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Projects: Projects for Investigator
Reference Number NIA_SHET_0022
Title Transmission System Fault Level Monitoring
Status Completed
Energy Categories Other Power and Storage Technologies(Electricity transmission and distribution) 100%;
Research Types Applied Research and Development 100%
Science and Technology Fields ENGINEERING AND TECHNOLOGY (Electrical and Electronic Engineering) 100%
UKERC Cross Cutting Characterisation Not Cross-cutting 100%
Principal Investigator Project Contact
No email address given
Scottish Hydro Electric Power Distribution plc (SHEPD)
Award Type Network Innovation Allowance
Funding Source Ofgem
Start Date 01 June 2017
End Date 01 June 2019
Duration 24 months
Total Grant Value £285,000
Industrial Sectors Power
Region Scotland
Programme Network Innovation Allowance
Investigators Principal Investigator Project Contact , Scottish Hydro Electric Power Distribution plc (SHEPD) (100.000%)
Web Site http://www.smarternetworks.org/project/NIA_SHET_0022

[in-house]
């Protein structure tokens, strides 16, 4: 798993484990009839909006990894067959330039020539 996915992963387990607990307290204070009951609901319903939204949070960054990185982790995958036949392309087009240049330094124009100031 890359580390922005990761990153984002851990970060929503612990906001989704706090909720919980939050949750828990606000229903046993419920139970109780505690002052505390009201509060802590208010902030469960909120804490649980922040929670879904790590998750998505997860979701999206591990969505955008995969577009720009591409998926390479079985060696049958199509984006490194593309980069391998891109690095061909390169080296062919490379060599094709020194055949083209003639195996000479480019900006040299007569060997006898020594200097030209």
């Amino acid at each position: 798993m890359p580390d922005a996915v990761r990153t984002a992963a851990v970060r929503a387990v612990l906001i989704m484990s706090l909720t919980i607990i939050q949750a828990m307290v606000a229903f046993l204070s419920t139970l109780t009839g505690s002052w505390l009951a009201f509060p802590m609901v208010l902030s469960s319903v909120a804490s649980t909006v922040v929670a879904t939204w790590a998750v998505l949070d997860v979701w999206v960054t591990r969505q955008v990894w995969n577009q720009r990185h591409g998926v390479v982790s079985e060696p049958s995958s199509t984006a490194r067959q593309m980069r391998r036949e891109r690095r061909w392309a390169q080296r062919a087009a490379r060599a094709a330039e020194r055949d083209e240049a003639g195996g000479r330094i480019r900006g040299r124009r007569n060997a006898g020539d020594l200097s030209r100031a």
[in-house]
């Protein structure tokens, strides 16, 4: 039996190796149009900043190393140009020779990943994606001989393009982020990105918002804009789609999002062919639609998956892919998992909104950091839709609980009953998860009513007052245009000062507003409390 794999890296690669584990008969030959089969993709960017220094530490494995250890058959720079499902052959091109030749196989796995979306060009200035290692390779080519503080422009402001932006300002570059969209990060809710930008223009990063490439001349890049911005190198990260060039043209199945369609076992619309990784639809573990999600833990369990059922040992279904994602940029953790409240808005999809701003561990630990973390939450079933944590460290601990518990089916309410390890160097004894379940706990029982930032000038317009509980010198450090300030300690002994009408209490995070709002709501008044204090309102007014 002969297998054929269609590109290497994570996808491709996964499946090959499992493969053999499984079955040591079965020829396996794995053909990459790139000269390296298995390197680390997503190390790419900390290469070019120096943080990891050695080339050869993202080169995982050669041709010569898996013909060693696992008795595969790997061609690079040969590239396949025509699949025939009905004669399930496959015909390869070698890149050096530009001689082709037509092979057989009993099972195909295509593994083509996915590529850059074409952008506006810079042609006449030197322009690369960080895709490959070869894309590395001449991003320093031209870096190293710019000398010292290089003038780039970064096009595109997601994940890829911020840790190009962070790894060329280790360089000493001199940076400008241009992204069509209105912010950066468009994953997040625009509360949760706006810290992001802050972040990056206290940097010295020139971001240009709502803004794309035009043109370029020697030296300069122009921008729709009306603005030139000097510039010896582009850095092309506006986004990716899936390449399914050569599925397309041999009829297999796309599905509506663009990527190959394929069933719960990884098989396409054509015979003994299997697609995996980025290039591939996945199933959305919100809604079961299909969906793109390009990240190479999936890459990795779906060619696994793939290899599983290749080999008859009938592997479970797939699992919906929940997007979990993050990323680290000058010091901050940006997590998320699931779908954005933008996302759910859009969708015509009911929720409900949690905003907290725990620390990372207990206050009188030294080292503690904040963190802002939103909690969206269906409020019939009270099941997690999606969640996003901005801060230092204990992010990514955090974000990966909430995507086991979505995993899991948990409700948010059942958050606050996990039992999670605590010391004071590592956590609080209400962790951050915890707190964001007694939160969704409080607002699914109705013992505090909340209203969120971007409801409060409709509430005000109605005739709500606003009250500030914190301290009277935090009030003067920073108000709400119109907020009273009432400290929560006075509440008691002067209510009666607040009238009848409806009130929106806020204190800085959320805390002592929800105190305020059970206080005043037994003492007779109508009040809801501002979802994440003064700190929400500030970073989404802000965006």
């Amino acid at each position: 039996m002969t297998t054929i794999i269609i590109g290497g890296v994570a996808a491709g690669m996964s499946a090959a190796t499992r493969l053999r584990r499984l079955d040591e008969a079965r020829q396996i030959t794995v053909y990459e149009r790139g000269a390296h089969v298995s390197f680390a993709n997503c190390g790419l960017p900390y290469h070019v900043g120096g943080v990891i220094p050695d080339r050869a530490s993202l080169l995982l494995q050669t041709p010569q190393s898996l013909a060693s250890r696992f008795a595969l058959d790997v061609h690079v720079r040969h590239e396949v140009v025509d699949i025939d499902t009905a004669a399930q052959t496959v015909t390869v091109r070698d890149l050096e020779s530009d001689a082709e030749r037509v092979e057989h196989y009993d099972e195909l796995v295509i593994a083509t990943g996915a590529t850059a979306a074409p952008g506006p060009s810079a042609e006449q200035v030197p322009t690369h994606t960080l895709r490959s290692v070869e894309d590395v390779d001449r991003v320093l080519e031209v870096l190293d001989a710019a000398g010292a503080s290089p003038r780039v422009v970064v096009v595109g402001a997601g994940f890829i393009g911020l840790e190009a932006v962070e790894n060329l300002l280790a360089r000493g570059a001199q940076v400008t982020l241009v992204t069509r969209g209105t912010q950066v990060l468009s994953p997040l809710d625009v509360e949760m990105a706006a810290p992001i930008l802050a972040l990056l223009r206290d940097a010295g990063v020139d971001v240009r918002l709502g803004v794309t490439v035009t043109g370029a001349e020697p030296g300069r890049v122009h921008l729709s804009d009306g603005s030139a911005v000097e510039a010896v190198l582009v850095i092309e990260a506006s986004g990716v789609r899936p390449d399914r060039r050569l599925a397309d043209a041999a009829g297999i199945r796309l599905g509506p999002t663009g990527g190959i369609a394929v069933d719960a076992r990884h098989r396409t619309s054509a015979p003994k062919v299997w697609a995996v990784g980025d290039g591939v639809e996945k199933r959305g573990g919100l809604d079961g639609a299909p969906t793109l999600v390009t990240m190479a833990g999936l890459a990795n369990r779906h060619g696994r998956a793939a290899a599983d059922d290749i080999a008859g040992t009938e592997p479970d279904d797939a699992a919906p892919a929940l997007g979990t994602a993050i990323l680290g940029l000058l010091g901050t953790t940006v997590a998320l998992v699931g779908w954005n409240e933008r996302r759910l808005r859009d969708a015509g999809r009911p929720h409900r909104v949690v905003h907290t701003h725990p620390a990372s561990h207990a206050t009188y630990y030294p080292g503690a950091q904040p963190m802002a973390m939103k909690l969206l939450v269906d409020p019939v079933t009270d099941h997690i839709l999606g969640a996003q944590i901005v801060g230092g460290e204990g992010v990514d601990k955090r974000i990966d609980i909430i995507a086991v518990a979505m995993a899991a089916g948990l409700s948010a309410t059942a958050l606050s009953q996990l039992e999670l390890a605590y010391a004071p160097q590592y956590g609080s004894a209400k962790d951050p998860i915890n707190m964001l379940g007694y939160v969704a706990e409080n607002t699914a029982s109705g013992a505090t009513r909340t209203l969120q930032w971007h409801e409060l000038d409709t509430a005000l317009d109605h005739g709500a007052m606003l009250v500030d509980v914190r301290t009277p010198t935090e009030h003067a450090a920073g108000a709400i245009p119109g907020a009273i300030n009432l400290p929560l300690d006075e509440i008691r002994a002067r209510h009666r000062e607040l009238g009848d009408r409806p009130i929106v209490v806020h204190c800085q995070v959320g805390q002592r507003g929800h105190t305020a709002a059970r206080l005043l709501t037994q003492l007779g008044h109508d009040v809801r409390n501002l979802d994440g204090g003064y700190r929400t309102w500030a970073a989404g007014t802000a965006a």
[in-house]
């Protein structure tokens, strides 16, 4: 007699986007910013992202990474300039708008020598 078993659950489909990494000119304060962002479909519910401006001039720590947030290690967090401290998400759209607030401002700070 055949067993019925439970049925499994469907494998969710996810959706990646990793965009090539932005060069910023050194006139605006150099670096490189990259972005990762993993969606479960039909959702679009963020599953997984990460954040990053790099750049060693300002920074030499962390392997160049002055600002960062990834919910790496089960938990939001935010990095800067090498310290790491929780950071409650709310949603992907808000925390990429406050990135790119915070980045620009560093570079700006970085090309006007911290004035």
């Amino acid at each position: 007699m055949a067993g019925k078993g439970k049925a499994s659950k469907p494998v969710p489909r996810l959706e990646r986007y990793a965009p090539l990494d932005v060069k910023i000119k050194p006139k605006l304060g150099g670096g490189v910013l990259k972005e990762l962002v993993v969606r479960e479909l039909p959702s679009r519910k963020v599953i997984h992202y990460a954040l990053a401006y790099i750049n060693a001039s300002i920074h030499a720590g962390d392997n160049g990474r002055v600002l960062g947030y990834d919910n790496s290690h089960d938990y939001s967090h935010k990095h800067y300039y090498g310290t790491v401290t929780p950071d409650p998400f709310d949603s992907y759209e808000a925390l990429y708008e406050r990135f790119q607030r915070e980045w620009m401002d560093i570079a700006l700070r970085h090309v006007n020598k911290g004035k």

Objectives 1. Carry out an initial validation exercise to confirm the accuracy of the passive fault level estimation technique against a known active method. Should this have a positive outcome, the project will continue, with the following further objectives: 2. Implement a programme of passive fault level monitoring across the SHE Transmission system at several locations, which delivers measured fault level values collected through seasonal and other variations. 3. Carry out regular off-line calculations based on the SHE Transmission GB system model to cross check against the monitored values, delivering an improved understanding of the range of actual fault levels and the behavior of the system model, and improved confidence in decisions made on the basis of the model. The project will be judged to be a success based on the following criteria: 1. That sufficient evidence is collected to establish the effectiveness of passive fault level monitoring techniques within the transmission system, to enable a decision to be made on long term BAU adoption2. The comparisons of measured data with off-line analysis supports ongoing industry efforts to validate or improve short-circuit calculation methodologies. 3. A specification is developed which can be used for the competitive procurement of further fault level monitoring equipment